PDM-A Builds Bridges Between Helmandi and Kabuli Agribusiness
PDM-A organized and conducted a B2B Event on December 27, 2011 to accommodate the agribusinesses from Helmand province and Kabul. The session included companies from Helmand and organizations from Kabul who shared views on current business opportunities and problems and the need for cooperation with each other. The ultimate purpose of the event was to create long-term relationships between Helmandi and Kabuli businesses.
In the opening speech Akbar Ahmadzai, PDT’s Deputy Country Director, talked about the need and importance of conducting such events. According to him, there will be business opportunities in Helmand with the coordination of a Kabuli company. Kabuli companies can also benefit by partnering with a Helmandi company. He said that events like this one can create first-rate relations among businesses all over the country.
Hamayoun Shahim, a participant from Afghanistan Business Innovation Fund (ABIF) delivered a presentation regarding grants. According to him, ABIF is funded by the British government and offers Afghan business owners grants to implement their business ideas. Beneficiaries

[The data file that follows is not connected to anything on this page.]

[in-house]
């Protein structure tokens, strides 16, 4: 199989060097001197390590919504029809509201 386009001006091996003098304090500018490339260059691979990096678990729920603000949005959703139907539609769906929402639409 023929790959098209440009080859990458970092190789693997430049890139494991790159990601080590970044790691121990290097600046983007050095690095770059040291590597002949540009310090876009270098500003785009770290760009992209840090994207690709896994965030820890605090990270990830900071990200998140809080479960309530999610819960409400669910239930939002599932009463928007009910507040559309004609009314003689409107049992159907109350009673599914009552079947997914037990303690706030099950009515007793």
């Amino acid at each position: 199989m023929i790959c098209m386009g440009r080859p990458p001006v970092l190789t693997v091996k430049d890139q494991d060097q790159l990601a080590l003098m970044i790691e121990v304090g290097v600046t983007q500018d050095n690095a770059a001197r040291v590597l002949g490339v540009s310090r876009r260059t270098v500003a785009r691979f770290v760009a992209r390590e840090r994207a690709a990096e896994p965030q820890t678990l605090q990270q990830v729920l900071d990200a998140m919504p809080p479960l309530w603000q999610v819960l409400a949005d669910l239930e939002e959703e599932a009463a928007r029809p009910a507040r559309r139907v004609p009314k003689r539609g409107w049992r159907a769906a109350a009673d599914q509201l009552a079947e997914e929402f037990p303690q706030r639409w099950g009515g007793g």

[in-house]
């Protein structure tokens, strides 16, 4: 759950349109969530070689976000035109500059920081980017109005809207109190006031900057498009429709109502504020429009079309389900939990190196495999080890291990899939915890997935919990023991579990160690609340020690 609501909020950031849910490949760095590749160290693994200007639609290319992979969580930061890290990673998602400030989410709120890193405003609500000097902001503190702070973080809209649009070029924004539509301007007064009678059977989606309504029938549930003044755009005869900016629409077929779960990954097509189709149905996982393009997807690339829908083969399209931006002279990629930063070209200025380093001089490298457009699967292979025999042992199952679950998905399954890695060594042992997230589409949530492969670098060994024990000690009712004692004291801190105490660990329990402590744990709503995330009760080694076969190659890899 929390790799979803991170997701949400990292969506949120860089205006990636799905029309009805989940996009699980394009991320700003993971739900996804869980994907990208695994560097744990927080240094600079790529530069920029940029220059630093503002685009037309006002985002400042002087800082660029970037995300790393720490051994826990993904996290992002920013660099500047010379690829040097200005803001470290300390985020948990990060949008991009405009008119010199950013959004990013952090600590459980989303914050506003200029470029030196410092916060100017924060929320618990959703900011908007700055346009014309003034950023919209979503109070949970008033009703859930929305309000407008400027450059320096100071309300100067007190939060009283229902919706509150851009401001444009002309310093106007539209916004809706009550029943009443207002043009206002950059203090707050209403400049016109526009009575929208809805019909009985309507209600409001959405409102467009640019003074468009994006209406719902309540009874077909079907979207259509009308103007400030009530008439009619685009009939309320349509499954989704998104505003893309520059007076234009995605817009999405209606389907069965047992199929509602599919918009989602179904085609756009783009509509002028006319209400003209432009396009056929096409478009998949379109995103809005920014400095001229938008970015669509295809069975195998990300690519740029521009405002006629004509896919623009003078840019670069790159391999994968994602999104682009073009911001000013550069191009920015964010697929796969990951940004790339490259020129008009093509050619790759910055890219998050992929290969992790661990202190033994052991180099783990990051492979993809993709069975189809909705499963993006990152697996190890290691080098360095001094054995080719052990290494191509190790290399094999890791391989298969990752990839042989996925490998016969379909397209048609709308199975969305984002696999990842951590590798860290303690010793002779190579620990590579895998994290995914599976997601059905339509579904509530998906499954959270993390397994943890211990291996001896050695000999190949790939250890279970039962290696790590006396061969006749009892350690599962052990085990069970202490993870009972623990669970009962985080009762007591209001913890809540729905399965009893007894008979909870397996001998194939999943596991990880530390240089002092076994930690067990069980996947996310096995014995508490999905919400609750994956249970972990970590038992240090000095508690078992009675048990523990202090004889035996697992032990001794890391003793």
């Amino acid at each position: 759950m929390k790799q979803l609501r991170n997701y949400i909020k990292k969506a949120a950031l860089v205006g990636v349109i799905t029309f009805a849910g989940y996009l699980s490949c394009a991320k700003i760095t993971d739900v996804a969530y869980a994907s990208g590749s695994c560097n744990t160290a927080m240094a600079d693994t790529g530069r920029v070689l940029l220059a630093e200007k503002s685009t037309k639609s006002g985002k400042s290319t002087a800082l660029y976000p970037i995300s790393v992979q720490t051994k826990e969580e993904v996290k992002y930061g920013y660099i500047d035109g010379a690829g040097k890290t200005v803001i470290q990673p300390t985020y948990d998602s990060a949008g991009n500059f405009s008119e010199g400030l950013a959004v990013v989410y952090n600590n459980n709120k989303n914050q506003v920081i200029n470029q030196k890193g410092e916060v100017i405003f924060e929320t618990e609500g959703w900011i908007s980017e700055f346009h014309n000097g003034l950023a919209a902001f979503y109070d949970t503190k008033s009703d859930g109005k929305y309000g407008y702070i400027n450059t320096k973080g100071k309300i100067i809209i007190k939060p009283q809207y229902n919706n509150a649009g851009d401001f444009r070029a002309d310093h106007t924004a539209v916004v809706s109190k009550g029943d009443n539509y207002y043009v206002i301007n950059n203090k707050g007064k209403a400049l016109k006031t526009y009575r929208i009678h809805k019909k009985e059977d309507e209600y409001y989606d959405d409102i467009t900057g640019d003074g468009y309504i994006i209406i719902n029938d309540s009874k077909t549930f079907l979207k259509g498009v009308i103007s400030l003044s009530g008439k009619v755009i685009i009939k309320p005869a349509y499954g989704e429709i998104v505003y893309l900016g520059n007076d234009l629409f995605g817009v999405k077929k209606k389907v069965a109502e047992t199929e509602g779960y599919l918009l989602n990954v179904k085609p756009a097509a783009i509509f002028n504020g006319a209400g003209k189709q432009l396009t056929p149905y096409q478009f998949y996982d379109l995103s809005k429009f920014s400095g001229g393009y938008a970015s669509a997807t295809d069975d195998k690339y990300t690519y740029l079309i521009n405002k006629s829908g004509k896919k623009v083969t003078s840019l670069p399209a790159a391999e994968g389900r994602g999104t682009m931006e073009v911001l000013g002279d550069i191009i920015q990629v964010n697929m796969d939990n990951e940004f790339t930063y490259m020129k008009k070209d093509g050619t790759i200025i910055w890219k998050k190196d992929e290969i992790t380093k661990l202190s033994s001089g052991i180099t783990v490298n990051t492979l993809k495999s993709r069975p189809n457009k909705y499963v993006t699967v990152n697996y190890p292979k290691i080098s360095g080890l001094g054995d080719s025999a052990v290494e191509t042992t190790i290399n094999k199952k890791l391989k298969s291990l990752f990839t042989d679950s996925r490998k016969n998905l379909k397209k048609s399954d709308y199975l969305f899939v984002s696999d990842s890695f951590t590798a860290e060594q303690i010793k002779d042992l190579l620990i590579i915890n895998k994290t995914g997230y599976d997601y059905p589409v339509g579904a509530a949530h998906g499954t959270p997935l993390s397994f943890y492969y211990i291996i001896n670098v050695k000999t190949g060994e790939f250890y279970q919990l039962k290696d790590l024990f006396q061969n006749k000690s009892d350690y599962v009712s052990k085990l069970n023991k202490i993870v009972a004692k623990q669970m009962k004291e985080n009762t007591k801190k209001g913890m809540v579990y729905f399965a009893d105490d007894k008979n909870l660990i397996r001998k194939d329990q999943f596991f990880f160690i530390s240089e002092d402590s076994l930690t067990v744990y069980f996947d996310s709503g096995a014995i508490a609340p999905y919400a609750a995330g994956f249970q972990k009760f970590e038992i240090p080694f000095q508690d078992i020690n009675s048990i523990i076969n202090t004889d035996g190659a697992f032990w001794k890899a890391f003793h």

are economically disadvantaged, and their business idea must create jobs for Afghans. Helmandi and Kabuli businesses found this program very agreeable.
This event also included presentations from various business owners. Mohammad Khan Wasifi from Afghanistan Agricultural Development Company, which is based in Helmand, was one of them. He said that good alternatives for growing opium in Helmand are Saffron and expanding cotton growth. His company conducts training sessions for the farmers in Helmand province.
Haji Wali Jan from Noorzai Improved Seed Company thanked PDM-A for conducting the event and added, “We ask Kabuli companies to have a site visit and see Helmandi companies face to face”. He encouraged PDM-A to pave the way for businesses to visit regional countries to share their ideas and get experience. He was specifically talking about the Soya bean because for the first time since WWII people of South Korea were using bread made of Soya Bean. “We don’t have any kind of problems with the extension of Soya Bean cultivation,” he said. “Soya bean is 40 percent vitamins, which is very good for pregnant women, and by extending Soya Bean cultivation more people will find jobs”.